The World Bank is helping Gambian utility NAWES find a consultant for the nation’s first large-scale scheme, to be developed under the national Electricity Restoration and Modernization Project. The solar plant may have a capacity of up to 20 MW, and could be linked with a storage system.
The World Bank has issued a request for expressions of interest to select consultancy providers for a PV project Gambia’s National Water and Electricity Company Limited utility is planning to develop in the Greater Banjul area, in the western part of the country.
Selected consultants will have to start providing services this fall and continue for approximately 36 months, the document says. Interested companies have until October 4 to submit offers. The contract includes the management and supervision of the solar plant, a 132 kV transmission line and substations, and a SCADA/EMS system.
According to a separate World Bank document, the solar project is expected to have a capacity of 10-20 MW, and to potentially include a battery electricity storage system to adapt output to demand and minimize grid absorption concerns. The project may be configured as a single plant in the Brikama area or as 3-5 smaller plants in the Greater Banjul area, with the same total capacity.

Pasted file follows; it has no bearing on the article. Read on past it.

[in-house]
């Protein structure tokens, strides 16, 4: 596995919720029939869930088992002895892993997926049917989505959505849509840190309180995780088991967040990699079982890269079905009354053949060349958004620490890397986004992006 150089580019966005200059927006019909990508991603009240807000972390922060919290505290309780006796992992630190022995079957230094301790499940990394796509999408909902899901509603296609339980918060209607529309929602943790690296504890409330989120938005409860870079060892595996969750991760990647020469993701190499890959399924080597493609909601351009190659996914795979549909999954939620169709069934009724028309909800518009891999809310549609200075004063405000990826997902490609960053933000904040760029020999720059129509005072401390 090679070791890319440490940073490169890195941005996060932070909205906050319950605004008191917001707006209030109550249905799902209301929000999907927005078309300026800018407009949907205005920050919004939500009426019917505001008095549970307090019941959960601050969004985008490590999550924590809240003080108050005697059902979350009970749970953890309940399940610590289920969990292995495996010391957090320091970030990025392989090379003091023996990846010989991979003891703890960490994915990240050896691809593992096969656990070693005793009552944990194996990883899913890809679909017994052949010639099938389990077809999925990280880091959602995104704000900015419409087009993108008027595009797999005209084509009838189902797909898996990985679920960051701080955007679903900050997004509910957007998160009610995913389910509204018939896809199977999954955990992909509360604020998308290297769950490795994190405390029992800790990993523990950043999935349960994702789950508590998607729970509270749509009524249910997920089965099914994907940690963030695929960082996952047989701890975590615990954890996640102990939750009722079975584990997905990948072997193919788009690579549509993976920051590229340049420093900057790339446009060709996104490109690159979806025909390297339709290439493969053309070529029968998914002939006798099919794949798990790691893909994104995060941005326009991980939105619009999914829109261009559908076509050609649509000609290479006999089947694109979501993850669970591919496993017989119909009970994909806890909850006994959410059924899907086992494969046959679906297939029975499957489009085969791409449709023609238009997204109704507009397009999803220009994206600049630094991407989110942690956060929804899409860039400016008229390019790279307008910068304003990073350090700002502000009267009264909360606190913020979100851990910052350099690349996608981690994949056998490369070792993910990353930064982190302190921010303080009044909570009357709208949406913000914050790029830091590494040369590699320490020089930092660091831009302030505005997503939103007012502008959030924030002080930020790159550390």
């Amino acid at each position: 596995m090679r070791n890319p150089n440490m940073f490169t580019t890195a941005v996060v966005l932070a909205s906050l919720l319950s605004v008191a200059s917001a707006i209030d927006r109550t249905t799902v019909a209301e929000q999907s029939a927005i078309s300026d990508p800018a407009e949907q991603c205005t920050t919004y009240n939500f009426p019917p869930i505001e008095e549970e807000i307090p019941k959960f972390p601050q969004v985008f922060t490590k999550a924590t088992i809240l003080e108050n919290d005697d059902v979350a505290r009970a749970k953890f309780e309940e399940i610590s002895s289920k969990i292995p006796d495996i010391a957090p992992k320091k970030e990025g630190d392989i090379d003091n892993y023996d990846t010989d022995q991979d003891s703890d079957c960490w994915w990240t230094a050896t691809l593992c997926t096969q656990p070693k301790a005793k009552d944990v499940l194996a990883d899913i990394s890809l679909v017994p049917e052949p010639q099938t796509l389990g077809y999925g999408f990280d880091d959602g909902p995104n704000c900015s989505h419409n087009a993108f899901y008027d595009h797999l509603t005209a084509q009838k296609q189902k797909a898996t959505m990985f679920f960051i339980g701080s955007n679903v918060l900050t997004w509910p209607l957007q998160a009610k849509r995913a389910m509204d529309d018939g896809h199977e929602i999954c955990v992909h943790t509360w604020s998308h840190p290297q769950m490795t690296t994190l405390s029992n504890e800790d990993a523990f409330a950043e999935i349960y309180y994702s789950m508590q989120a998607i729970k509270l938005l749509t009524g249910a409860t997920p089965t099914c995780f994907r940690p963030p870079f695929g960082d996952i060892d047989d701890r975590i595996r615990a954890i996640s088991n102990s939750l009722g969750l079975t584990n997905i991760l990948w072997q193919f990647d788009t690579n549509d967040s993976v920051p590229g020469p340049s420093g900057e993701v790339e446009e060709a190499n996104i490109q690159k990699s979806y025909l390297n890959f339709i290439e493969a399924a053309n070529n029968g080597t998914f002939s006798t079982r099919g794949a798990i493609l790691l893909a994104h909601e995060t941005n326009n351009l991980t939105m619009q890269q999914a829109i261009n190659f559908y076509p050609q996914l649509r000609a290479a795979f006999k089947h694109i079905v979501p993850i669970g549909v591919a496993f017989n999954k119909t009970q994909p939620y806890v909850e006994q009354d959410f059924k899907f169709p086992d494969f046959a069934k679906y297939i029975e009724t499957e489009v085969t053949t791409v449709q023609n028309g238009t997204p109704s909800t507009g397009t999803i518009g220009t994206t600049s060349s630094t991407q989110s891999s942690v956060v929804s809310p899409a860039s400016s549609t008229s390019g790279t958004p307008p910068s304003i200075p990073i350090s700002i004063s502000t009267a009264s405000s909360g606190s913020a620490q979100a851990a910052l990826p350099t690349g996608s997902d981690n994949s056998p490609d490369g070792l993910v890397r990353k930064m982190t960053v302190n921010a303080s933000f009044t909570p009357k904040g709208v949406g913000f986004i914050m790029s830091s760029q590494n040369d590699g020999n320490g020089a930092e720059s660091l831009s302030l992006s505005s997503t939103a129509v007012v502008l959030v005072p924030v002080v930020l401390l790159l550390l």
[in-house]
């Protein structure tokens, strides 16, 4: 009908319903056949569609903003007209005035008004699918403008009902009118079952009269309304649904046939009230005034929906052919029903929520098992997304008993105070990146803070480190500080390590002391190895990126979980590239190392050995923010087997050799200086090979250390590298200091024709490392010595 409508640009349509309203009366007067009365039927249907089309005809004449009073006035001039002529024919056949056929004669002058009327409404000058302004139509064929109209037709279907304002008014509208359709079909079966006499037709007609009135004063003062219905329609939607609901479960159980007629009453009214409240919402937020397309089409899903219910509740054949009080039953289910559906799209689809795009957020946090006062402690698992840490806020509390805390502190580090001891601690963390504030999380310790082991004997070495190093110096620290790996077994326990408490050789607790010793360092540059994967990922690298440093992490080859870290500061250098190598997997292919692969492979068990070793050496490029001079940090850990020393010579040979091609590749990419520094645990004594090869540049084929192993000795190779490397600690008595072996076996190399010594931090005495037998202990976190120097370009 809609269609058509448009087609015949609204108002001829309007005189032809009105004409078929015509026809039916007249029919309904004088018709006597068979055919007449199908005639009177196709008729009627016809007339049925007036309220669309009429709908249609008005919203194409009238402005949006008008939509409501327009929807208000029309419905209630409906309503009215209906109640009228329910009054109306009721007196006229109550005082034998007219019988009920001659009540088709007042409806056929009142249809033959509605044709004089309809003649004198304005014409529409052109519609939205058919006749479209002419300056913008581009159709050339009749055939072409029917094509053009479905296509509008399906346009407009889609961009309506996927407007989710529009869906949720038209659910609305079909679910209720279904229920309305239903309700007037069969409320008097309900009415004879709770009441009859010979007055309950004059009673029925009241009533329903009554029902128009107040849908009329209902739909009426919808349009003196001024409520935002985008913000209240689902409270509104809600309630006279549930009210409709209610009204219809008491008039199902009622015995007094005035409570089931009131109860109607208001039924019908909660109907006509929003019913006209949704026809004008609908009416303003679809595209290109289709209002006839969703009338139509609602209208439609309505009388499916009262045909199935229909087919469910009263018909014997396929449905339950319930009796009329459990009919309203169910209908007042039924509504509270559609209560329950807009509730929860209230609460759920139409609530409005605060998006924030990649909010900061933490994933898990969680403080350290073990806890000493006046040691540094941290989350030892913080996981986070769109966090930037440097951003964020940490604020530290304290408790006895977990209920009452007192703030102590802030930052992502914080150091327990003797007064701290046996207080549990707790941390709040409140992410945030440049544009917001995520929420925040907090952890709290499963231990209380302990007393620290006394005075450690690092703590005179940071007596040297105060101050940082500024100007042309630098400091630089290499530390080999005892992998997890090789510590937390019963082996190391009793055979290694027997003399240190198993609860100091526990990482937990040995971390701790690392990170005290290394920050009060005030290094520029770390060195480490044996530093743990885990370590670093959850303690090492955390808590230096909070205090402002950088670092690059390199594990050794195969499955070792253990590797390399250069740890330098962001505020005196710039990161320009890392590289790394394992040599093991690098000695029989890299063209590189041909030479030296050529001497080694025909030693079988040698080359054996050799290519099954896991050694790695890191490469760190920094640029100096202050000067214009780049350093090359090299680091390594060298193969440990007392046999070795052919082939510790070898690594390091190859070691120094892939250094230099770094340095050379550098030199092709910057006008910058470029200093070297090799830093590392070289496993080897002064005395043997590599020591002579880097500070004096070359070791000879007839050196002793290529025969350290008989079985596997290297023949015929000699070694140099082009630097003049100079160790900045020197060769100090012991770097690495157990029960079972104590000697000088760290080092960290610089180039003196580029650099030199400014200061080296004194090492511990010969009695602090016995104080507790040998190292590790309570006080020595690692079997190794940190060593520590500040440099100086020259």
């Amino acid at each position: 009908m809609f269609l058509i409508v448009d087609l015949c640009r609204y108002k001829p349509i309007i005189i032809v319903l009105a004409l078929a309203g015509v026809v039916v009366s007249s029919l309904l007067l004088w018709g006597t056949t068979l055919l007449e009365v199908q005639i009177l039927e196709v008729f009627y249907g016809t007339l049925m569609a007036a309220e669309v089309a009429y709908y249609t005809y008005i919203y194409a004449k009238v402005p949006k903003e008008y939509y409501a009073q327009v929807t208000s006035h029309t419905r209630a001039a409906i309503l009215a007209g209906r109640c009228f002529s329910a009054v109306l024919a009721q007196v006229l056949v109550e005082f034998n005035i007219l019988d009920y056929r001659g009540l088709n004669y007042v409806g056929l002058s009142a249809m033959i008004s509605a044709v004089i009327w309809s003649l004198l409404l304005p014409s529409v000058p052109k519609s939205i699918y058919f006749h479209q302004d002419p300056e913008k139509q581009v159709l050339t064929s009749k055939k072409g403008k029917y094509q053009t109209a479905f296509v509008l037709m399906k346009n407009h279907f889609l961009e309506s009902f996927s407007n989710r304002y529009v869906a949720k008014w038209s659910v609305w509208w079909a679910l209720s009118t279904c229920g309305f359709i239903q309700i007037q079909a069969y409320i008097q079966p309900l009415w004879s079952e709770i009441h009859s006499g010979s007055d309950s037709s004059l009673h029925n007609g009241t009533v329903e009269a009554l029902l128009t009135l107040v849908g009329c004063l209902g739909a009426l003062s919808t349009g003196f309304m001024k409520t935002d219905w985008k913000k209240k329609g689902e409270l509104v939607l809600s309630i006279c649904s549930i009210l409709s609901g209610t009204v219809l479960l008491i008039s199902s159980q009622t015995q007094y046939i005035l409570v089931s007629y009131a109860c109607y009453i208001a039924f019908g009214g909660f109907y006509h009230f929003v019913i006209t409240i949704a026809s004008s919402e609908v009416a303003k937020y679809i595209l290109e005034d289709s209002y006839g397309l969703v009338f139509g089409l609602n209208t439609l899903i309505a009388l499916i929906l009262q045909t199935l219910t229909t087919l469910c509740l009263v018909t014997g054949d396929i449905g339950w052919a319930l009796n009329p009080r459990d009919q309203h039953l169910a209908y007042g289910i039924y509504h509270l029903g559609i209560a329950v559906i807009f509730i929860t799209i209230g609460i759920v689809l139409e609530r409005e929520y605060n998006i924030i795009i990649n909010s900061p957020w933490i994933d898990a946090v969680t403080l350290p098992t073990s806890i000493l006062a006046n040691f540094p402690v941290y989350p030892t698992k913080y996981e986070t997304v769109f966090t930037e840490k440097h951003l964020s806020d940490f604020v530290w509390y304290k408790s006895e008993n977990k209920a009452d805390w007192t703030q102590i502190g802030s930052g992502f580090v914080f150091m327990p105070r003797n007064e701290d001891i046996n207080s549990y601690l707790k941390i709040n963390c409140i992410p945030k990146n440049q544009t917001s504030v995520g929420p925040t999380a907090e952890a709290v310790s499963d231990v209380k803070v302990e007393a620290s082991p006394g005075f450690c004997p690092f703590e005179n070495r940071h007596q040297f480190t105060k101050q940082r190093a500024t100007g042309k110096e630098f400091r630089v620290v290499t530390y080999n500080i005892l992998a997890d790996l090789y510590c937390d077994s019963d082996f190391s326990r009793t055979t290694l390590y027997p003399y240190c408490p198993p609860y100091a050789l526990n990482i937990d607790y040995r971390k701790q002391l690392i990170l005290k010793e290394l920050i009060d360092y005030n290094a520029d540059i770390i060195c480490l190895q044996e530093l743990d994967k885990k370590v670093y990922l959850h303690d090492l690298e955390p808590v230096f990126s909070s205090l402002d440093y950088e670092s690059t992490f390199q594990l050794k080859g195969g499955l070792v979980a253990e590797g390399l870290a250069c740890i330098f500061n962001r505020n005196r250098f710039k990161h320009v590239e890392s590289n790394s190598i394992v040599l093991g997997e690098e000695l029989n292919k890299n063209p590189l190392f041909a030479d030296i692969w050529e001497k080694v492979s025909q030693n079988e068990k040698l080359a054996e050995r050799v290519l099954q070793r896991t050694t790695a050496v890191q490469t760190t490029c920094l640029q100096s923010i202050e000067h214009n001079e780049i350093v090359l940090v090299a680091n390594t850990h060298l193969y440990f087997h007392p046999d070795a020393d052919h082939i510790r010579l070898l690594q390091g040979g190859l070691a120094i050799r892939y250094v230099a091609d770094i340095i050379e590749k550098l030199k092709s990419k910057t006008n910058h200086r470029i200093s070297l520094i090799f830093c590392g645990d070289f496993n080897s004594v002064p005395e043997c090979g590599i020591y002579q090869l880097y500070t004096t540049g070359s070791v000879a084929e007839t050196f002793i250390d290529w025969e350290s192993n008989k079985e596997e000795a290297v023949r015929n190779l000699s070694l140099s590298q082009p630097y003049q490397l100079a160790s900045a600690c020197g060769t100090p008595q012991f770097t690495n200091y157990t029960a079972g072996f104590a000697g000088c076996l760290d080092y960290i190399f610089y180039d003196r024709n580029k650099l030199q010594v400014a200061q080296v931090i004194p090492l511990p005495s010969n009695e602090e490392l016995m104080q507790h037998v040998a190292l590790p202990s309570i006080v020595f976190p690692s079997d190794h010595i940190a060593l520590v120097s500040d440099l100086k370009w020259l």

Little installed power capacity
“Available capacity in the Greater Banjul area deteriorated to 27 MW in October 2017, against a demand of 70 MW – not counting suppressed demand – leading to widespread blackouts, when some parts of the [area] reported two to three hours of power per day throughout the summer,” the World Bank said in the document.
The project is part of the Gambia Electricity Restoration and Modernization Project, a $41 million initiative to improve power supply while increasing Gambia’s grid capacity, with the nation currently relying on limited installed power generation. Gambia has an installed capacity of around 99 MW, of which 88 MW is in the Greater Banjul area. Virtually all the capacity is linked to fossil fuel generation.
The west African nation’s electricity network consists mainly of mini-grids which the government hopes to improve by transforming into hybrid mini-grids, integrated with renewable generation capacity.
With a population of around 2 million and an electricity access rate of only 35%, Gambia introduced legislation to promote renewables in 2013 – the Renewable Energy Act. According to the International Renewable Energy Agency, however, inadequate financial, human and institutional resources are preventing the government’s plans from being implemented.
Source PV Magazine